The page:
Panna National Park is located in Panna, Madhya Pradesh. Area of Panna National Park is 542.67 km square., best time to visit Panna National Park is between 15 October to 15 June.
Pana National Park is situated in the districts of Panna and Chhatarpur and is the fifth tiger reserve in the state of Madhya Pradesh and the 22nd overall in India. The national park, which has a size of around 542.67 km2, is well-known across the world for its abundance of animals and avifauna.
The Panna Tiger Reserve was given the Award of Excellence in 2007 because the Indian Ministry of Tourism deemed it to be the finest run and maintained national park in the country. The park is well-known for its attractions, which include tigers and other wild cats, as well as deer and antelope. Additionally, more than 200 different bird species call it home.
An fascinating experience in this well-known refuge is a jungle safari. The jeep travels through stunning canyons and thick teak trees. The variety of flora and animals is quite intriguing. If you’re lucky, you could see unusual creatures like panthers, black bucks, Indian gazelles, or spotted deer or chital. There are several varieties of bizarre plants to be found in the Panna National Park’s vegetation. The national park is not just a wildlife enthusiast’s heaven, but it also offers stunning natural beauty. Beautiful gorges and captivating waterfalls are a visual pleasure. A fantastic excursion may be had by boating in the Ken River.
Panna National Park used to be a private hunting preserve owned by the kings of the states of Panna, Chhatarpur, and Bijawar. The national park and Gangau refuge were later designated as a wildlife sanctuary in the year 1981. Fifth in the state of Madhya Pradesh in central India, Panna National Park is the country’s 22nd Tiger Reserve. With the addition of more animal refuges including Ken Gharia wildlife sanctuary, it was elevated into a Tiger Reserve in 1994. Mahabharata also mentions the Pandavas’ extensive time in Panna’s woodlands during their exile.
The national park had a number of issues with tiger conservation. Two female tigers were transported from Bandhavgarh and Kanha National Parks in March 2009. Surprisingly, just two tigresses remained at the refuge in June 2009, down from the estimated 40 that it had six years prior. The Ministry of Environment and Forest made the decision to transfer two tigers and two tigresses to the reserve as a result. A small number of them came from reserves including Kanha National Park, Pench National Park, and Bandhavgarh National Park.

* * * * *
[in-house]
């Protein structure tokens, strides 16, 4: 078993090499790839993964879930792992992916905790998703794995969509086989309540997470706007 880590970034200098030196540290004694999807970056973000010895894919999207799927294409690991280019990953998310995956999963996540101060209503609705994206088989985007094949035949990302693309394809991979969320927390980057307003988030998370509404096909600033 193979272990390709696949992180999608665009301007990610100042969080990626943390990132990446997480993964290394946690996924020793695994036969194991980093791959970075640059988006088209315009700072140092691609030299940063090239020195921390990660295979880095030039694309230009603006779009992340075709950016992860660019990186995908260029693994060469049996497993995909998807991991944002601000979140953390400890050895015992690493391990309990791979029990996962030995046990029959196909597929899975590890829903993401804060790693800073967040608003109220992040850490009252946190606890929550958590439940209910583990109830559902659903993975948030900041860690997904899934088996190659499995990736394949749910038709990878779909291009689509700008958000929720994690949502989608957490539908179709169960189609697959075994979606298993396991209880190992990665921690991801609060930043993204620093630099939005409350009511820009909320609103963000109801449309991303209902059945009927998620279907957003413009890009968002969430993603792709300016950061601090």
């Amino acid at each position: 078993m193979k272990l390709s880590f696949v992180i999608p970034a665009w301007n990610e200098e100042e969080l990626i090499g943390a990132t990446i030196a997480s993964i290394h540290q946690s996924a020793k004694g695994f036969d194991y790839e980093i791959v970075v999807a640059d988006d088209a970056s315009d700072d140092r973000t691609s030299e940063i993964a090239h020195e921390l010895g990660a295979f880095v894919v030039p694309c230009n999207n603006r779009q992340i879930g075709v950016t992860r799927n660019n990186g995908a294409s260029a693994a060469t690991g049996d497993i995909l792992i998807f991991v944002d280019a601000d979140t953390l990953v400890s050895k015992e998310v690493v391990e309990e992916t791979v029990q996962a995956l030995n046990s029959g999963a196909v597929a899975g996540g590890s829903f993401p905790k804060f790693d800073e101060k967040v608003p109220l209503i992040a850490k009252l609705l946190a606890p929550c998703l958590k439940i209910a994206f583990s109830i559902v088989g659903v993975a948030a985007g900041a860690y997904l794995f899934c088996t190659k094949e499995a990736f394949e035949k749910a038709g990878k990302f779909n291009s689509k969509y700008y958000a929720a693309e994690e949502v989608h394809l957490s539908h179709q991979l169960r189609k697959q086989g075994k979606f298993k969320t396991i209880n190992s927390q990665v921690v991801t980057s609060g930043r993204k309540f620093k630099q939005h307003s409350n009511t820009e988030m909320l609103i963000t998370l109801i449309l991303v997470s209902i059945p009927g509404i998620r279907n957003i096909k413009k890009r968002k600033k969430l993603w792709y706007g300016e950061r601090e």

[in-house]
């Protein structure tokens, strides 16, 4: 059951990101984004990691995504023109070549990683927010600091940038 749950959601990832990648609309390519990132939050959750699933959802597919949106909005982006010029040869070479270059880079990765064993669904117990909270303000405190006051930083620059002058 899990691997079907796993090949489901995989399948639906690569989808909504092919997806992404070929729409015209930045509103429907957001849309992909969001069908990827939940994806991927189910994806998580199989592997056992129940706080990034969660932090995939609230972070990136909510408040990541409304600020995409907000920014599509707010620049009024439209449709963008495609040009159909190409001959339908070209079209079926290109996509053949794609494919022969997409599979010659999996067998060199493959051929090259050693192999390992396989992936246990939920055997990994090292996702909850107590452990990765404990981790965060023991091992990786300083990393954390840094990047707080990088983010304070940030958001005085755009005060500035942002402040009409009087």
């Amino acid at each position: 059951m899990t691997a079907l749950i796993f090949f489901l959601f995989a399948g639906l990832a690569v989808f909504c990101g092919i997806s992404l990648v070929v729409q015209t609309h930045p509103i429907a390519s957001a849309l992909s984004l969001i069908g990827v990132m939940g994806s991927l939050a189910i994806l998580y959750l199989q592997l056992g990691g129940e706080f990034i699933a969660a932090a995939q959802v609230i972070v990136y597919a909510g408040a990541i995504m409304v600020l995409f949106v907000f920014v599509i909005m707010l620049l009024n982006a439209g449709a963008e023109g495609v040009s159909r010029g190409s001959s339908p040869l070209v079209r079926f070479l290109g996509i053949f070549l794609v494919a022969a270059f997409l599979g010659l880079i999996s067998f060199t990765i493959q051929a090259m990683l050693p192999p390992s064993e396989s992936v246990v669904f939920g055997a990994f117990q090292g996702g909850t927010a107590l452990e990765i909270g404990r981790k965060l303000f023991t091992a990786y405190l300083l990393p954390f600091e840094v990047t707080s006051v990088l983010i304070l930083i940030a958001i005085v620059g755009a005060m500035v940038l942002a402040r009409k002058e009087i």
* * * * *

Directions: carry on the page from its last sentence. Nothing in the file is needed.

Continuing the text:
The ideal months to visit Panna National Park are November through April, when the weather is still comfortable. In mild winters, the temperature ranges from 8 to 30 degrees Celsius. Animal sightings are extremely likely in March and April. Temperatures in the summertime can reach up to 45 degrees Celsius, which is oppressively hot. Due to the frequent downpours and the absence of jungle safaris, monsoons are also unsuitable for visiting the national park.
Major Attractions in & Around the Park
Raneh Falls: one of the most notable waterfalls in the Panna Reserve region, formed by the confluence of the Ken and Khuddar rivers.
Ken Gharial Sanctuary: one of the most prominent sanctuaries to be constructed on the outskirts of Panna with the goal of conserving the endangered Indian Gharial species.
Madla is a lovely town located on the banks of the Ken River in the Panna District. This town, situated approximately 20 kilometres from Panna, is the focal point of the region’s densest forest patterns and traditional attractions.
Ajaygarh Fort During the decline of the Chandelas, the Ajaygarh Fort served as their capital. In 1731, Chhatrasal gave his son Shri Jagat Raj this impressive fort. 36 kilometres separate the Ajaygarh Fort and Panna National Park.
Nachna was a historical city 40 kilometres from Panna that was renowned during the Nagvakataka and Gupta Empires.